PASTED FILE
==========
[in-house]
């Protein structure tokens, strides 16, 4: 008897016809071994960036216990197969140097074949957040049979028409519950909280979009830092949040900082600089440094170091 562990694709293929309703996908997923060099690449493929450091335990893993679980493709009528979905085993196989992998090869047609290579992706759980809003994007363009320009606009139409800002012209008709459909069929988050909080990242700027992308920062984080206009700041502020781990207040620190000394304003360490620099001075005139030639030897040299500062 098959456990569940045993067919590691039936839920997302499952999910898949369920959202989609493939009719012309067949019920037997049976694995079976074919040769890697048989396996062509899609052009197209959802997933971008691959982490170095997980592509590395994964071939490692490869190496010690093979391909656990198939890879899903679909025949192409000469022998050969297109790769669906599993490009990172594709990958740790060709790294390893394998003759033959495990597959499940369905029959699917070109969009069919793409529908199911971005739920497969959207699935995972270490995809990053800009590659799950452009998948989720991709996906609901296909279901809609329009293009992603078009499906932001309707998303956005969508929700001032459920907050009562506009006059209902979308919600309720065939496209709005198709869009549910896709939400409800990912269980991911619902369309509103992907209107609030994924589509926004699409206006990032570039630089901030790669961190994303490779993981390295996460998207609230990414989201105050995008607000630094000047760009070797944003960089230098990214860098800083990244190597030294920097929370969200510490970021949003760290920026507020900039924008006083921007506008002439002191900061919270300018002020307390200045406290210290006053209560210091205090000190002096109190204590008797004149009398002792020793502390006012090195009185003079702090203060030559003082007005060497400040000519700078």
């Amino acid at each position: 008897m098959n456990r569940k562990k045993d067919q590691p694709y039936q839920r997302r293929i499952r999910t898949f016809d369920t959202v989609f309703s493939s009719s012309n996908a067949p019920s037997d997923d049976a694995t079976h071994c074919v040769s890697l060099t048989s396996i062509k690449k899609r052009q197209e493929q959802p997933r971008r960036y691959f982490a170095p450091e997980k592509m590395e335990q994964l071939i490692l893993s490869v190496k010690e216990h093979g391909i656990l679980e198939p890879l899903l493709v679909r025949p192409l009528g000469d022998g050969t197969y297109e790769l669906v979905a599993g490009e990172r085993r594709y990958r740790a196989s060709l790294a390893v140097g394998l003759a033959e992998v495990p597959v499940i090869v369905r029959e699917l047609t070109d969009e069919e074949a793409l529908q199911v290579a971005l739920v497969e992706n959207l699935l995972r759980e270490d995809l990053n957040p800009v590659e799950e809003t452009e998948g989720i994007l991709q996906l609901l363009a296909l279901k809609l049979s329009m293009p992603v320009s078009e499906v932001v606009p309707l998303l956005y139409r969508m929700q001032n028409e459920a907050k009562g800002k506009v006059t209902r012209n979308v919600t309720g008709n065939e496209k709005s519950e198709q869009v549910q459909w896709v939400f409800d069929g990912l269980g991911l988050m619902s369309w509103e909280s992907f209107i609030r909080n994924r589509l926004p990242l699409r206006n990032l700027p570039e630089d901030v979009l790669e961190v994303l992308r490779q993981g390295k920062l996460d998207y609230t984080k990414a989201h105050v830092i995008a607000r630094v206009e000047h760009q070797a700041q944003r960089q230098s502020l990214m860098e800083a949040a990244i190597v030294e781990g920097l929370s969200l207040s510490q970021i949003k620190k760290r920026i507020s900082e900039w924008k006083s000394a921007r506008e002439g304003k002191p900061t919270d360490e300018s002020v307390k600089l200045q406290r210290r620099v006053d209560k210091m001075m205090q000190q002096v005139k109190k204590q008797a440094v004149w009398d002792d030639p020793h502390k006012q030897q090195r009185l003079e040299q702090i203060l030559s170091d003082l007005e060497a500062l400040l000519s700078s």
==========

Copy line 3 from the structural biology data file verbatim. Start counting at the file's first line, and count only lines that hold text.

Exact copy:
């Amino acid at each position: 008897m098959n456990r569940k562990k045993d067919q590691p694709y039936q839920r997302r293929i499952r999910t898949f016809d369920t959202v989609f309703s493939s009719s012309n996908a067949p019920s037997d997923d049976a694995t079976h071994c074919v040769s890697l060099t048989s396996i062509k690449k899609r052009q197209e493929q959802p997933r971008r960036y691959f982490a170095p450091e997980k592509m590395e335990q994964l071939i490692l893993s490869v190496k010690e216990h093979g391909i656990l679980e198939p890879l899903l493709v679909r025949p192409l009528g000469d022998g050969t197969y297109e790769l669906v979905a599993g490009e990172r085993r594709y990958r740790a196989s060709l790294a390893v140097g394998l003759a033959e992998v495990p597959v499940i090869v369905r029959e699917l047609t070109d969009e069919e074949a793409l529908q199911v290579a971005l739920v497969e992706n959207l699935l995972r759980e270490d995809l990053n957040p800009v590659e799950e809003t452009e998948g989720i994007l991709q996906l609901l363009a296909l279901k809609l049979s329009m293009p992603v320009s078009e499906v932001v606009p309707l998303l956005y139409r969508m929700q001032n028409e459920a907050k009562g800002k506009v006059t209902r012209n979308v919600t309720g008709n065939e496209k709005s519950e198709q869009v549910q459909w896709v939400f409800d069929g990912l269980g991911l988050m619902s369309w509103e909280s992907f209107i609030r909080n994924r589509l926004p990242l699409r206006n990032l700027p570039e630089d901030v979009l790669e961190v994303l992308r490779q993981g390295k920062l996460d998207y609230t984080k990414a989201h105050v830092i995008a607000r630094v206009e000047h760009q070797a700041q944003r960089q230098s502020l990214m860098e800083a949040a990244i190597v030294e781990g920097l929370s969200l207040s510490q970021i949003k620190k760290r920026i507020s900082e900039w924008k006083s000394a921007r506008e002439g304003k002191p900061t919270d360490e300018s002020v307390k600089l200045q406290r210290r620099v006053d209560k210091m001075m205090q000190q002096v005139k109190k204590q008797a440094v004149w009398d002792d030639p020793h502390k006012q030897q090195r009185l003079e040299q702090i203060l030559s170091d003082l007005e060497a500062l400040l000519s700078s």